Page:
Which came first? Epilepsy or depression? The author sheds light on a complex relationship.
Dr Mula is Consultant in Neurology and Epileptology at the Atkinson Morley Regional Neuroscience Centre, St George’s University Hospital NHS Foundation Trust and Senior Lecturer at St George’s University, London, UK.
Studies consistently show that depression and mood disorders are comorbid with epilepsy. Data from community-based studies report prevalence rates for mood disorders in 20% to 22% of patients with epilepsy. In selected populations, such as tertiary referral centers or surgery programs, the prevalence is even higher and ranges between 30% and 50%. The wide prevalence ranges seem to be associated with the severity of the seizure disorder. For instance, in patients who are seizure-free, it is estimated only 4% experience depression.1
A complicated relationship
The relationship between depression and epilepsy is complex. A number of epidemiologic studies have suggested that the relationship is not necessarily unilateral but rather bidirectional, with some patients presenting with a psychiatric disorder before the emergence of seizures.2 Such a bidirectional relationship has been noted in other chronic medical conditions such as Parkinson disease, stroke, dementia, diabetes, and cardiovascular disease, which suggests that depression is interlinked with a number of chronic medical conditions.
In the case of epilepsy, various neurobiological and psychosocial variables play a role in this complex relationship. On the psychosocial side, the burden of stigma, social limitations, and the discrimination associated with epilepsy can lead to demoralization and poor self-esteem. On the neurobiological side, the pathophysiology of epilepsy is interlinked with mood problems. Similarly, the involvement of the temporal lobes and the psychotropic effects of antiepileptic drugs seem to be relevant contributors to the increased rates of mood problems in epilepsy.
Children, depression, and epilepsy
Depression has been historically studied and investigated in the context of adult epilepsies, and epidemiological studies of depression in children with epilepsy are limited in comparison. Still, the rates show an increased risk for depression. For instance, a prospective study with a 9-year follow-up of newly diagnosed children with epilepsy reported a 13% prevalence of depression. A large US nationwide survey found depression in 8% of children with current epilepsy, 7% of children with a previous history of seizures, and 2% in control patients.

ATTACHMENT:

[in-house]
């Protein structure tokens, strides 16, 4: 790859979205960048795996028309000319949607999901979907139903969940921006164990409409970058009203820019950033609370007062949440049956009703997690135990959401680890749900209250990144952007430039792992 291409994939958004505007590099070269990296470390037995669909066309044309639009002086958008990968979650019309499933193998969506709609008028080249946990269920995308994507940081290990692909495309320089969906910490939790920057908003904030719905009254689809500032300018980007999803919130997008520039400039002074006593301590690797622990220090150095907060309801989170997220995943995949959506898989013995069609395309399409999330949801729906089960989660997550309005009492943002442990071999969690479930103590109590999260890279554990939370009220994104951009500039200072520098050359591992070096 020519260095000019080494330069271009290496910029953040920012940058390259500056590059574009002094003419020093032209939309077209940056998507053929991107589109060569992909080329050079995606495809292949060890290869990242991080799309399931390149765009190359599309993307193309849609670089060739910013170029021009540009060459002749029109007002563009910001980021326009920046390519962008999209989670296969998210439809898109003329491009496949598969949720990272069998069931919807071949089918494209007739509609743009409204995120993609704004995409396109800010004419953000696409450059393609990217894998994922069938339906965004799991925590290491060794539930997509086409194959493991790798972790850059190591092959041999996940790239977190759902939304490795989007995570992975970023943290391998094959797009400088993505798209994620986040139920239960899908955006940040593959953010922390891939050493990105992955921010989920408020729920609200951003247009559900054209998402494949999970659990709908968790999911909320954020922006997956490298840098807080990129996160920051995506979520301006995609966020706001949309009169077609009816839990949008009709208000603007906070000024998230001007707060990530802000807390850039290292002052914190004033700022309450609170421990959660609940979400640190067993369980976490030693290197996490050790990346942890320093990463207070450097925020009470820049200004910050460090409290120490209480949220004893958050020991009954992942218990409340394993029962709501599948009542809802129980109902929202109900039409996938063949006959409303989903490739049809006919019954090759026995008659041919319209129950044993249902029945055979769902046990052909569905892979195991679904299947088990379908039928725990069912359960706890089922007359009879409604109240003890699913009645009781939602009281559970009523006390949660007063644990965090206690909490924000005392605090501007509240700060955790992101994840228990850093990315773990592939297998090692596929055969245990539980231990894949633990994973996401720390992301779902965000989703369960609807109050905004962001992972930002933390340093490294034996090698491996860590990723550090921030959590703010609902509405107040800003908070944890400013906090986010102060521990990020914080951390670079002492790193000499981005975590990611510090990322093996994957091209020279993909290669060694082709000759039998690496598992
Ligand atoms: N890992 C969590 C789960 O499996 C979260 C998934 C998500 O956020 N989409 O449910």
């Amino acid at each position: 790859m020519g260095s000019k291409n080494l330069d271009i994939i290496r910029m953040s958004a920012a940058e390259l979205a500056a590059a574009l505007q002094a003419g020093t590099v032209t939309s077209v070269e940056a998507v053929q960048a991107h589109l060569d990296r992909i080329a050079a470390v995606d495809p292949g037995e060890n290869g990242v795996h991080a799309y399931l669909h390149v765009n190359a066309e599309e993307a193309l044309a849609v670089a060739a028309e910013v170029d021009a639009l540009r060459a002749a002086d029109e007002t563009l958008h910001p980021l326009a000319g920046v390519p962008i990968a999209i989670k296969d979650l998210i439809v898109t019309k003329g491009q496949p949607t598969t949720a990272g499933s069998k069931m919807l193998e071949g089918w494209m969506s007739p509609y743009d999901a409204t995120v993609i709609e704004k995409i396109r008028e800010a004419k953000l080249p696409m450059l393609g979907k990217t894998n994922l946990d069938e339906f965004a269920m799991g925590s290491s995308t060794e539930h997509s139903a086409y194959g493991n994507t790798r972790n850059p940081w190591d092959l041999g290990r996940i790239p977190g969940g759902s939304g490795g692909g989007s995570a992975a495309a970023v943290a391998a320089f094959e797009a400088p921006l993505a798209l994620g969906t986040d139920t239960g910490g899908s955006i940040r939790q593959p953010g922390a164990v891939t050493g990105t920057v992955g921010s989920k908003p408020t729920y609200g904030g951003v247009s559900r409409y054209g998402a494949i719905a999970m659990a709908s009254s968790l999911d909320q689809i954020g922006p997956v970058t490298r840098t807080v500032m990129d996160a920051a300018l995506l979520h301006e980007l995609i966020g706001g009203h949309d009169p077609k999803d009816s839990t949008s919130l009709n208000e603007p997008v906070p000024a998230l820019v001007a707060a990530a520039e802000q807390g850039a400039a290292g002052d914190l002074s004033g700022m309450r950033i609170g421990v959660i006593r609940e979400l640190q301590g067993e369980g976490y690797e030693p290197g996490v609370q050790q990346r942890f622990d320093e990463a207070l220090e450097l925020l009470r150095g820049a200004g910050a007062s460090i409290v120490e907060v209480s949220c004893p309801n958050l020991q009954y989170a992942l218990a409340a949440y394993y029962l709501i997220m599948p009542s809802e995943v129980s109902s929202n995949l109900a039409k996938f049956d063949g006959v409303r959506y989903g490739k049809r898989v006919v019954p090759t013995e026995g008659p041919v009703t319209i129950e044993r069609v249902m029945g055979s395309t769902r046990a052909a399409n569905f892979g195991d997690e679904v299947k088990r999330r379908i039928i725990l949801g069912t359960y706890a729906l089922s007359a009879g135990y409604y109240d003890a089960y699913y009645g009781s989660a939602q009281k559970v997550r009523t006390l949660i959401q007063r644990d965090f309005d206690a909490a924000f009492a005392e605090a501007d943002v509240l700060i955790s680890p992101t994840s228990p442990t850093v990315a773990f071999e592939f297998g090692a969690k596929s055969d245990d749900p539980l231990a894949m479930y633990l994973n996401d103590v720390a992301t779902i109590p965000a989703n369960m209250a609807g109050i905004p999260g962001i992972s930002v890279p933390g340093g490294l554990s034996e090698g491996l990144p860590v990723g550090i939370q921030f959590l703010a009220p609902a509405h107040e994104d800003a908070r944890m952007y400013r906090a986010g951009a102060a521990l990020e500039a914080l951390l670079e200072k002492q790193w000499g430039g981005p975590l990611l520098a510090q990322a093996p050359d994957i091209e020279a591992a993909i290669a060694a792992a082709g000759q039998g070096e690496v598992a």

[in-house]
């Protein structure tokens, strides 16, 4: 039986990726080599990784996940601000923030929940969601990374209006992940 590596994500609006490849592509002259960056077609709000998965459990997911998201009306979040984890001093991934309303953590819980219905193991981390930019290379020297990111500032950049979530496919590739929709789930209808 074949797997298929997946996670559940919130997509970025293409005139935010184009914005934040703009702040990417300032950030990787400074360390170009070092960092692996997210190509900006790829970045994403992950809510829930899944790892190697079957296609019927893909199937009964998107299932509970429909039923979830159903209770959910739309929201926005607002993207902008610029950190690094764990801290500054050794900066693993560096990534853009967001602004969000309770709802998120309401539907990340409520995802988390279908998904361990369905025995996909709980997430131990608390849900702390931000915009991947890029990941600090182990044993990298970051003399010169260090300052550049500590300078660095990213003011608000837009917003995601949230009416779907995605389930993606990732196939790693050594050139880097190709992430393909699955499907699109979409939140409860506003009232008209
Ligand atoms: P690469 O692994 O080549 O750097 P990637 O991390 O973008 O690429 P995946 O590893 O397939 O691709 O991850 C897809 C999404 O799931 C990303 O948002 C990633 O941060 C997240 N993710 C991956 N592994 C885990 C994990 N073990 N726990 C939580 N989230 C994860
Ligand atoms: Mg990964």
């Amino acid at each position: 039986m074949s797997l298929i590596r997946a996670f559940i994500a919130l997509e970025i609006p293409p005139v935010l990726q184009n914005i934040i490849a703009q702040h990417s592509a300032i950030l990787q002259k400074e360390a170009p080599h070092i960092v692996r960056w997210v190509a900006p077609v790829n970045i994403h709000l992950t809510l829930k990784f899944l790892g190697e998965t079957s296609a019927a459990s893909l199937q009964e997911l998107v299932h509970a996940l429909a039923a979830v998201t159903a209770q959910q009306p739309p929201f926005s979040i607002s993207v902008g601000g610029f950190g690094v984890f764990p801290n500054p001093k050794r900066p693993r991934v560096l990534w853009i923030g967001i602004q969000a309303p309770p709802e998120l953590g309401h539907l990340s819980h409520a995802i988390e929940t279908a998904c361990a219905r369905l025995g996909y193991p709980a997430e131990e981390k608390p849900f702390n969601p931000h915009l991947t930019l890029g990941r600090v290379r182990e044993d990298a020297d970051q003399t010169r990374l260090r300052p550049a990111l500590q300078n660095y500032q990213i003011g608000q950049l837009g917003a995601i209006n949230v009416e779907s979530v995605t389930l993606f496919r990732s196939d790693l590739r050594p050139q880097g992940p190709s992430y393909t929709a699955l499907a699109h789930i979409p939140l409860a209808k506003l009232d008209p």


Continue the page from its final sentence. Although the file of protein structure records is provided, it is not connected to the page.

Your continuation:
Similar figures were reported by a UK community-based study of children with epilepsy aged 5 to 15 years who attended schools in Sussex. In addition, 50% of adults with depression usually have a history of an anxiety disorder during childhood.3 For all these reasons it is important to have more data from children with epilepsy.
Getting to the diagnosis
Mood disorders in epilepsy represent a relevant prognostic marker. Depression is not only associated with poor quality of life but also increased rates of adverse effects from medication, increased risk of drug-resistant epilepsy, poor outcomes after surgery, more severe seizures, prolonged post-ictal states, and increased risk of injuries. For this reason, the early detection of mood disorders in epilepsy has considerable implications in the final management of the individual epileptic syndrome.
The phenomenology of depression in patients with epilepsy represented a matter of debate for many years. This point is crucial from a clinical perspective as it implies the need for different clinical instruments to make a diagnosis, different response rates to treatment, the need for different treatment strategies, and ultimately a different prognosis. Although patients with epilepsy develop mood disorders that are identical to those seen outside epilepsy, an increasing number of researchers have pointed out that mood disorders in epilepsy can be characterized by atypical features that are poorly reflected by conventional classificatory systems such as DSM and ICD.
During the 20th century, Blumer coined the term interictal dysphoric disorder to refer to a subtype of somatoform-depressive disorder claimed as typical of patients with epilepsy.4 It was characterized by a component of mood instability associated with anxiety and somatic symptoms. Modern studies pointed out that such a condition is a mood disorder probably not specific to epilepsy, as it is also diagnosed in patients with other neurological problems.
There is also a significant component of comorbid anxiety (social phobia and/or generalized anxiety disorder) and quite evident mood instability. What seems to be typical of patients with epilepsy is the presence of a specific pattern of mood symptoms with dysphoria and mood swings mostly around the seizures. These seem to be responsible for the pleomorphic features of the so-called interictal dysphoric disorder.
All patients with epilepsy should be routinely screened for mood disorders for early identification of any relevant clinical problem. Psychiatric problems are, more often than not, ignored and go untreated, unless they are severe enough to cause major disability. This may be due to the unfamiliarity of neurologists with screening instruments and psychotropic medications used to treat mood disorders.